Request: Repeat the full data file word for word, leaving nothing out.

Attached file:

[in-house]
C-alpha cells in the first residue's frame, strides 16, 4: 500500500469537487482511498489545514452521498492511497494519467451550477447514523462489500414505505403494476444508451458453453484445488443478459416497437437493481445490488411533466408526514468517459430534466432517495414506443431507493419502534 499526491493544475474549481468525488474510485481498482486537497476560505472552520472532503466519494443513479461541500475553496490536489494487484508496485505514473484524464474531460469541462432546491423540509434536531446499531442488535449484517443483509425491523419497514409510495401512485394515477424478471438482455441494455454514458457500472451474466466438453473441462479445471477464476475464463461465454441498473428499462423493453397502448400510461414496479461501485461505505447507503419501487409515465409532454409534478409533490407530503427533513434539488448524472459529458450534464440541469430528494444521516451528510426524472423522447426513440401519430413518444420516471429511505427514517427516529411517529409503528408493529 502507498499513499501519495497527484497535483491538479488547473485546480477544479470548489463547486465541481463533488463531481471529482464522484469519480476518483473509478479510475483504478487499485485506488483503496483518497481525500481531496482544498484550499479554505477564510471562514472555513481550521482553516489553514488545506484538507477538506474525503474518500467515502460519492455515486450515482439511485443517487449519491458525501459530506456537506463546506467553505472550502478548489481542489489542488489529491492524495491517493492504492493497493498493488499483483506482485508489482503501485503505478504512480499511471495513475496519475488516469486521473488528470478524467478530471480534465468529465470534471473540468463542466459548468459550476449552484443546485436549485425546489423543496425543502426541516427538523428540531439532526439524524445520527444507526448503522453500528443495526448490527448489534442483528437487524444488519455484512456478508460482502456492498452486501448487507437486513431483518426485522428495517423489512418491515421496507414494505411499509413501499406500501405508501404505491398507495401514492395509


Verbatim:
[in-house]
C-alpha cells in the first residue's frame, strides 16, 4: 500500500469537487482511498489545514452521498492511497494519467451550477447514523462489500414505505403494476444508451458453453484445488443478459416497437437493481445490488411533466408526514468517459430534466432517495414506443431507493419502534 499526491493544475474549481468525488474510485481498482486537497476560505472552520472532503466519494443513479461541500475553496490536489494487484508496485505514473484524464474531460469541462432546491423540509434536531446499531442488535449484517443483509425491523419497514409510495401512485394515477424478471438482455441494455454514458457500472451474466466438453473441462479445471477464476475464463461465454441498473428499462423493453397502448400510461414496479461501485461505505447507503419501487409515465409532454409534478409533490407530503427533513434539488448524472459529458450534464440541469430528494444521516451528510426524472423522447426513440401519430413518444420516471429511505427514517427516529411517529409503528408493529 502507498499513499501519495497527484497535483491538479488547473485546480477544479470548489463547486465541481463533488463531481471529482464522484469519480476518483473509478479510475483504478487499485485506488483503496483518497481525500481531496482544498484550499479554505477564510471562514472555513481550521482553516489553514488545506484538507477538506474525503474518500467515502460519492455515486450515482439511485443517487449519491458525501459530506456537506463546506467553505472550502478548489481542489489542488489529491492524495491517493492504492493497493498493488499483483506482485508489482503501485503505478504512480499511471495513475496519475488516469486521473488528470478524467478530471480534465468529465470534471473540468463542466459548468459550476449552484443546485436549485425546489423543496425543502426541516427538523428540531439532526439524524445520527444507526448503522453500528443495526448490527448489534442483528437487524444488519455484512456478508460482502456492498452486501448487507437486513431483518426485522428495517423489512418491515421496507414494505411499509413501499406500501405508501404505491398507495401514492395509